Daily excursions along the route do, however, allow us to break out of that cocoon. On our first afternoon, we dock at Fengdu, where the so-called "City of Ghosts" stands high above the river on a hill top. Dating back 2300 years, this enclave of temples, pagodas and walkways was designed as a sort of last stop for the human soul before it was assigned to heaven or hell. On entering you are invited to cross one of three bridges, with a choice of outcomes for your life: longevity and health, wealth or a happy marriage. Today, with the global financial crisis looming even in go-ahead China, most opt to traverse the wealth bridge.

Once inside the complex, however, it becomes clear that nobody can have their rice cake and eat it. Hideous statues, depicting a range of earthly sins, line one pathway while the gory punishment for indulging in them is shown in a display inside the temple. At least there is the chance elsewhere for virtuous male visitors to prove their fidelity by shifting an immovable round boulder. Failing all else, there is reincarnation. At Fengdu, you can enter a next-life lottery and, depending on the symbol on the pebble you pick from a box, your future status will rise or fall. Sadly, it appears I'm going straight to hell and, worse, will reappear as a cockroach.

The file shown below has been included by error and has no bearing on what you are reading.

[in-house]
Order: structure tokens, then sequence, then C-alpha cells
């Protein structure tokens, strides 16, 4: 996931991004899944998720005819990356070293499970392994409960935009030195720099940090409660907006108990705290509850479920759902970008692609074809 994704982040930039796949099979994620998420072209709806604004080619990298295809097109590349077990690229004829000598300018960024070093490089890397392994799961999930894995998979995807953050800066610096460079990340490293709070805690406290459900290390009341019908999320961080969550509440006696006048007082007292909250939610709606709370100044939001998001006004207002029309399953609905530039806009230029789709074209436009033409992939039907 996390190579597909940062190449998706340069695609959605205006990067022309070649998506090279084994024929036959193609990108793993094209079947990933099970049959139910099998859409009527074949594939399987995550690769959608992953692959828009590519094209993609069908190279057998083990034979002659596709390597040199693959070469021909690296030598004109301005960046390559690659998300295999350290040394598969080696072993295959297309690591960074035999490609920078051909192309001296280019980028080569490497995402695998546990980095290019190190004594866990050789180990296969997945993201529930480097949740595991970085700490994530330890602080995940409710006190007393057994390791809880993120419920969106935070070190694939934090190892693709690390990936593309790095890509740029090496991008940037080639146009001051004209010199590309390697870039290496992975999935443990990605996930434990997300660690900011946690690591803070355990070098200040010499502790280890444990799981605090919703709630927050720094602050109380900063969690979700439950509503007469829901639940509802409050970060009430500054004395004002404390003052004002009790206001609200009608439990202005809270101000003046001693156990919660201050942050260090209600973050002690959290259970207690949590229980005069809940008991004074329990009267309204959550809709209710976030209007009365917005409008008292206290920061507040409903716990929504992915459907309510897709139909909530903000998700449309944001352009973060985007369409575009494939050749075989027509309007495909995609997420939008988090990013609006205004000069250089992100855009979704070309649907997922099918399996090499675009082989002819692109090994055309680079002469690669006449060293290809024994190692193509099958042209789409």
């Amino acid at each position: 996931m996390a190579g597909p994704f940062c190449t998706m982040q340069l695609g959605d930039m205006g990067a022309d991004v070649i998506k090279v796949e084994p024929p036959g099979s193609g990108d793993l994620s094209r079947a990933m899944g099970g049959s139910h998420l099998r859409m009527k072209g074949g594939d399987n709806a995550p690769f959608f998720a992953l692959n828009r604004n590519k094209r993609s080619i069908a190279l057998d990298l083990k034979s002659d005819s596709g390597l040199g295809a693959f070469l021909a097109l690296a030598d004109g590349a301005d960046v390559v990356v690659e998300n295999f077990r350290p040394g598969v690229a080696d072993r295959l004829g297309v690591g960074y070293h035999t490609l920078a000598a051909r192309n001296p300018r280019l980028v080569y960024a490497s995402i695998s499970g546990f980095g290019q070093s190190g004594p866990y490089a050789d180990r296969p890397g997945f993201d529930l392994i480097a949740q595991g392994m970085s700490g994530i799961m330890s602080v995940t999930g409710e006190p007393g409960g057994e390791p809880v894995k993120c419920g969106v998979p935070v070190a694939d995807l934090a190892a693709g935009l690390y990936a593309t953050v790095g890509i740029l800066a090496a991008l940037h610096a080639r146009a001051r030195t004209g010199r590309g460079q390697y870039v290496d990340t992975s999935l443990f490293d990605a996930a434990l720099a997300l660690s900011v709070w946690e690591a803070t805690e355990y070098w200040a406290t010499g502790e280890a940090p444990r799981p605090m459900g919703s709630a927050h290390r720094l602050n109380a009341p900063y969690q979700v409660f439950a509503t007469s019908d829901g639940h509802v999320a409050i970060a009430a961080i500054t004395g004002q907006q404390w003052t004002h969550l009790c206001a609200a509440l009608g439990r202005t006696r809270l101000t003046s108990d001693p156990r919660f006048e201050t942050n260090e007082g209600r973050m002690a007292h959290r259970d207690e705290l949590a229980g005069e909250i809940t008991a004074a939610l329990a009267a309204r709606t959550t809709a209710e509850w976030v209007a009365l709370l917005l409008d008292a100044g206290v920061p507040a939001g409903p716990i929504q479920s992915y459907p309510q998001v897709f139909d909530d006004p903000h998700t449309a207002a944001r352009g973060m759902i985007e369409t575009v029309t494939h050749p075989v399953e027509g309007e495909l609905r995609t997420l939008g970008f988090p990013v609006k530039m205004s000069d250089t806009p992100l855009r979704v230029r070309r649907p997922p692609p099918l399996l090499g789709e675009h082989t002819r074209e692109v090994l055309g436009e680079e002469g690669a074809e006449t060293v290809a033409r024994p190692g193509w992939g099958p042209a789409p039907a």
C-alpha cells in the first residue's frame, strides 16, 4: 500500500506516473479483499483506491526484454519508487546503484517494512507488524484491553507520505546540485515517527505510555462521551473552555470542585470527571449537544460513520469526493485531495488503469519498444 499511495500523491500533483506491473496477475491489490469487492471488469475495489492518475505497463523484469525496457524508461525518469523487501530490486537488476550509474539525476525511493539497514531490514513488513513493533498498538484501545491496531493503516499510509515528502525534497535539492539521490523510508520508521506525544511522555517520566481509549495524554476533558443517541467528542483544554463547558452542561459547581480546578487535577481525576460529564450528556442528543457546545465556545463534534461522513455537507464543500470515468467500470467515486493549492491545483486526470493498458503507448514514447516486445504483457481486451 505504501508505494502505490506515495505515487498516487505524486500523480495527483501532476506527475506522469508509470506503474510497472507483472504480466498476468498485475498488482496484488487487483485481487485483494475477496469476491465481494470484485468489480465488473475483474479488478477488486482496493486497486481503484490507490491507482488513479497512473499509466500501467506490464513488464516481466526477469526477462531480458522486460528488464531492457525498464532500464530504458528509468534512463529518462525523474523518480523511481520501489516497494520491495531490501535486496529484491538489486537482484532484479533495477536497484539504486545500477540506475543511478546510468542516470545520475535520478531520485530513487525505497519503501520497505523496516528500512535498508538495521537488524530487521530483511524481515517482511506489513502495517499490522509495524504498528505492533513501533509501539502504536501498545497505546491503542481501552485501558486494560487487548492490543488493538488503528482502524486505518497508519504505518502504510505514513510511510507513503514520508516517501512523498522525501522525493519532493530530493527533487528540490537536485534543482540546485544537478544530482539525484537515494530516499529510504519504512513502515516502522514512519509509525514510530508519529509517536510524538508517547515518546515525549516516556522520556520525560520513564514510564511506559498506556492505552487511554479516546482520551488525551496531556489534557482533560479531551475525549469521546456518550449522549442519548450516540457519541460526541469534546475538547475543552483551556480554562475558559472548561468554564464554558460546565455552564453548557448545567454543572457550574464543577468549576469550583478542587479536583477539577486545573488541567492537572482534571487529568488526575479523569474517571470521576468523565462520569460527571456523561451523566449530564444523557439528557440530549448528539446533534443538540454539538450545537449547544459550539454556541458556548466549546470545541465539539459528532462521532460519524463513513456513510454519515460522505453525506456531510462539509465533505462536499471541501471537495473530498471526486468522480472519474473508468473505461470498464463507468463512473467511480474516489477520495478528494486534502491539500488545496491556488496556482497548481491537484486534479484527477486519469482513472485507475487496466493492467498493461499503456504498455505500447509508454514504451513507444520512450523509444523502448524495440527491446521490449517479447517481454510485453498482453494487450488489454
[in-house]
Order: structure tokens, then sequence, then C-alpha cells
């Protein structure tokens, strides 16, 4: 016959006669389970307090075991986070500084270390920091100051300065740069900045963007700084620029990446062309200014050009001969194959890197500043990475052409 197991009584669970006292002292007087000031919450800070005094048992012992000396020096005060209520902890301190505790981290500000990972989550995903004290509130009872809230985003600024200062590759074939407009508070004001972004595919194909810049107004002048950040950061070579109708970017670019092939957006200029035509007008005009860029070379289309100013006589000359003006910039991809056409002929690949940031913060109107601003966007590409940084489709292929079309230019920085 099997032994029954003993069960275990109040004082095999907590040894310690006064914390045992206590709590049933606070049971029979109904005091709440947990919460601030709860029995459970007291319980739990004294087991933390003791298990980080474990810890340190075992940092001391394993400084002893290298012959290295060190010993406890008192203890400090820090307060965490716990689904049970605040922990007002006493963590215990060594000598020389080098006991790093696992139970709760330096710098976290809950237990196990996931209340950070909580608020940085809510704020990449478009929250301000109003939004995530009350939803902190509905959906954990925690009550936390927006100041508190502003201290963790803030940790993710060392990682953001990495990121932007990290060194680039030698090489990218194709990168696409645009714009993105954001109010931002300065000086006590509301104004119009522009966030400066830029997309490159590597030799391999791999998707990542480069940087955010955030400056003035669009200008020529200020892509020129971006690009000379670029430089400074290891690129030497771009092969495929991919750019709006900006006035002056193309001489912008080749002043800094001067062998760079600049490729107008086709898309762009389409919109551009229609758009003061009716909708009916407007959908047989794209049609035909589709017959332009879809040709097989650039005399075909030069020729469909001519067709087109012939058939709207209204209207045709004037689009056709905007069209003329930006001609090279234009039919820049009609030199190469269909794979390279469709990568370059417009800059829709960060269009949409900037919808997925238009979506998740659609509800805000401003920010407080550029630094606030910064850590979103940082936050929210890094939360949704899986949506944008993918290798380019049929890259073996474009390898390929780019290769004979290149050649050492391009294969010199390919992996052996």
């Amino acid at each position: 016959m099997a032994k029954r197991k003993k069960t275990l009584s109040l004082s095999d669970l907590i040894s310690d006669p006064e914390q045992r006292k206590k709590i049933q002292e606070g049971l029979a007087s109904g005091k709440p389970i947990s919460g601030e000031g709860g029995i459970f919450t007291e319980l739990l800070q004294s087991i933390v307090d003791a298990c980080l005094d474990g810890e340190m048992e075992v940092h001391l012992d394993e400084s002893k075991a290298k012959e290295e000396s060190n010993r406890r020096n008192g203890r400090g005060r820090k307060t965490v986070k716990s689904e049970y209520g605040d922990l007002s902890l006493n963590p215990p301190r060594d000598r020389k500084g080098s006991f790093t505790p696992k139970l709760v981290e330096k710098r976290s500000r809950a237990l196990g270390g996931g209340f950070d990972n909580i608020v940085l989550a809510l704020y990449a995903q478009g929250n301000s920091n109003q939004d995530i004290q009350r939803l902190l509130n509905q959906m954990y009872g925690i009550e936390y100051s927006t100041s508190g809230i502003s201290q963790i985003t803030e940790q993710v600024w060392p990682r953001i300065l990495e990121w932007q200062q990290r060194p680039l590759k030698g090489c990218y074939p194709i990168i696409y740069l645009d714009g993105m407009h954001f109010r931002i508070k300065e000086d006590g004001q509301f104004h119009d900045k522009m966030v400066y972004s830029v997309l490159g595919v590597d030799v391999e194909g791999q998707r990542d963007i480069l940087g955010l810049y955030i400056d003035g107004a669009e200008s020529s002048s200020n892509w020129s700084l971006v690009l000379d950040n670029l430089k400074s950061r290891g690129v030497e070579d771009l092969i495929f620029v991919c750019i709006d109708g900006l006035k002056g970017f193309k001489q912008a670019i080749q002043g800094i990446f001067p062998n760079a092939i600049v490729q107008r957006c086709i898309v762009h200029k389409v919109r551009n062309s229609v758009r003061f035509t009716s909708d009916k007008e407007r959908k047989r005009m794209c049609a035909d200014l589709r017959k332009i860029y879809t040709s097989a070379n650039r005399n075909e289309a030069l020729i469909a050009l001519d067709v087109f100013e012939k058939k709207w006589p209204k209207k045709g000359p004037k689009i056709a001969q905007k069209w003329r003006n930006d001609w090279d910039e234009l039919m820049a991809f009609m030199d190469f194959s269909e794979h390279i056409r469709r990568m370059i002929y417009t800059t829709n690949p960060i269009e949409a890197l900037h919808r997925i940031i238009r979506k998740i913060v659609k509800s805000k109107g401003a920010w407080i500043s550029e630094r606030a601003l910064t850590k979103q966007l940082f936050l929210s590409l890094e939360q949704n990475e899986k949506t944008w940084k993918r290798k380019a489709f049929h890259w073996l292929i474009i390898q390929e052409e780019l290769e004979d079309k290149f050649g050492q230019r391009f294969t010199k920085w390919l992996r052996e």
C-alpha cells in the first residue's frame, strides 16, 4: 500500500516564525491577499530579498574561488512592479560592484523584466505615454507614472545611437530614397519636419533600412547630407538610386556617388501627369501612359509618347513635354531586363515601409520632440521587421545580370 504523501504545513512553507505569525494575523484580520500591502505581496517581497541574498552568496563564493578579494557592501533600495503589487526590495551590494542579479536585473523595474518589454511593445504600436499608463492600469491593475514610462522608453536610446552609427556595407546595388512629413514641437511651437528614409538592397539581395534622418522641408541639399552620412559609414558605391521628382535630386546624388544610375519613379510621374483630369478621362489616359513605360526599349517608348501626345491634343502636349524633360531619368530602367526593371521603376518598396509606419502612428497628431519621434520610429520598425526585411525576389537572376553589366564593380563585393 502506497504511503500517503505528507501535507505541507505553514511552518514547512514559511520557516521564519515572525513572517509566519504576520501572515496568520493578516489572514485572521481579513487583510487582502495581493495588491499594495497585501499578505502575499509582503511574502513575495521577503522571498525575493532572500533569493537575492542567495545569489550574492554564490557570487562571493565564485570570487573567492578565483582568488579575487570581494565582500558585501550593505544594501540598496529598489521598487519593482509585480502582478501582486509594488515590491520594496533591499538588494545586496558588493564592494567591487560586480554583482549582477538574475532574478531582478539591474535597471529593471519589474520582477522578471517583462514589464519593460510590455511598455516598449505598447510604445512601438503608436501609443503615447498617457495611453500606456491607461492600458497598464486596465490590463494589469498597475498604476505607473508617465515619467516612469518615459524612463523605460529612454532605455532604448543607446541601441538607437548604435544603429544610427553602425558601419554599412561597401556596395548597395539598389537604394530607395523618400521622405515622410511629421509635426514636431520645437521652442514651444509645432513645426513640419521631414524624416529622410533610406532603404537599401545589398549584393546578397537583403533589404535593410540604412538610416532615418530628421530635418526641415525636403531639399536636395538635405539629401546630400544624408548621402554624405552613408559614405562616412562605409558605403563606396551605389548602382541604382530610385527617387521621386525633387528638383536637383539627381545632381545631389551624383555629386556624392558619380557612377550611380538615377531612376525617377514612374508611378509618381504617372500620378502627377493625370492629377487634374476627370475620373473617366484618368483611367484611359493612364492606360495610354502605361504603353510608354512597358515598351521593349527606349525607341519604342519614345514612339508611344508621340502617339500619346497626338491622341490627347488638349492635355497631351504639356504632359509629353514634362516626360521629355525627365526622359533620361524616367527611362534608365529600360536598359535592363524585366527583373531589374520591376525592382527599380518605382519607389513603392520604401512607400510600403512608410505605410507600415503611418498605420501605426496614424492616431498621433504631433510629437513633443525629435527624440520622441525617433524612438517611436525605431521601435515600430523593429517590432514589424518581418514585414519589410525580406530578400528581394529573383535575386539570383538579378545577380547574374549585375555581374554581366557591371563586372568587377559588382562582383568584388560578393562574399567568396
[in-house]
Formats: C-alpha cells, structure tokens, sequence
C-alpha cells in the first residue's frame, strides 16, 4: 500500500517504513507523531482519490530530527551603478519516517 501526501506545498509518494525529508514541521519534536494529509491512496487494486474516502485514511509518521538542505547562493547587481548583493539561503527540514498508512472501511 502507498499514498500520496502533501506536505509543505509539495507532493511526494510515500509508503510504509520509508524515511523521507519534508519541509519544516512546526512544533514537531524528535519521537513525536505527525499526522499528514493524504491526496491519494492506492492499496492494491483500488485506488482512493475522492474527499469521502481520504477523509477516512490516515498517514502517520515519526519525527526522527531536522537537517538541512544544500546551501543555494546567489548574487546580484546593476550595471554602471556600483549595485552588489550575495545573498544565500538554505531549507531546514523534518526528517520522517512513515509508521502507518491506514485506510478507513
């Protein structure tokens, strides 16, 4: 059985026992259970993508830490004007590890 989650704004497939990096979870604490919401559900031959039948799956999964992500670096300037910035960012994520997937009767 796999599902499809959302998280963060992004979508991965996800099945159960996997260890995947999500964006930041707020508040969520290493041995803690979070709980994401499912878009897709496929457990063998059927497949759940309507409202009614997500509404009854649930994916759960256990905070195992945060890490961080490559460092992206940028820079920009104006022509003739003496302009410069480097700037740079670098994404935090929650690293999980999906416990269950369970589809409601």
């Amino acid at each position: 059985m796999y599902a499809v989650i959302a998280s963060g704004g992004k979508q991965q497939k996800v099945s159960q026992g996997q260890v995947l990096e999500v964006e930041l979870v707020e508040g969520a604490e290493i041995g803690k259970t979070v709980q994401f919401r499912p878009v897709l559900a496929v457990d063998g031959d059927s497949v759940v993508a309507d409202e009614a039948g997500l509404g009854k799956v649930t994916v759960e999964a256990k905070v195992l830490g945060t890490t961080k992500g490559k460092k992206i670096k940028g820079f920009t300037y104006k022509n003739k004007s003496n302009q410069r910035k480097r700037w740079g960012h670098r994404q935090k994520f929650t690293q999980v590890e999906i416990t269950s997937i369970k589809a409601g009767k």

The next day we leave the ship again to visit some steep-sided canyons on a narrow offshoot of the Yangtze, the Madu River, transferring first to a ferry and then to traditional sampans. This brings us a more intimate feel for the river system and the way life has carried on around it for countless centuries. In one place we see coffins hanging high up on a misty cliff. Our guide assures us that they have been here at least 2000 years. How they got there remains a mystery.

Back on the Victoria Queen, we sail on towards the Yangtze's iconic Three Gorges. We enter through Qutang, the narrowest and, at just eight kilometres long, the shortest gorge, and leave via Xiling, the longest. But it is Wu (or "witches") Gorge, in the middle, that leaves the biggest impression. Along its 45-kilometre length, six jagged forested mountains, shrouded in fog, line up on either bank. Among them, only intermittently visible in the swirl, the distinctive Goddess Peak juts up, resembling a kneeling maiden.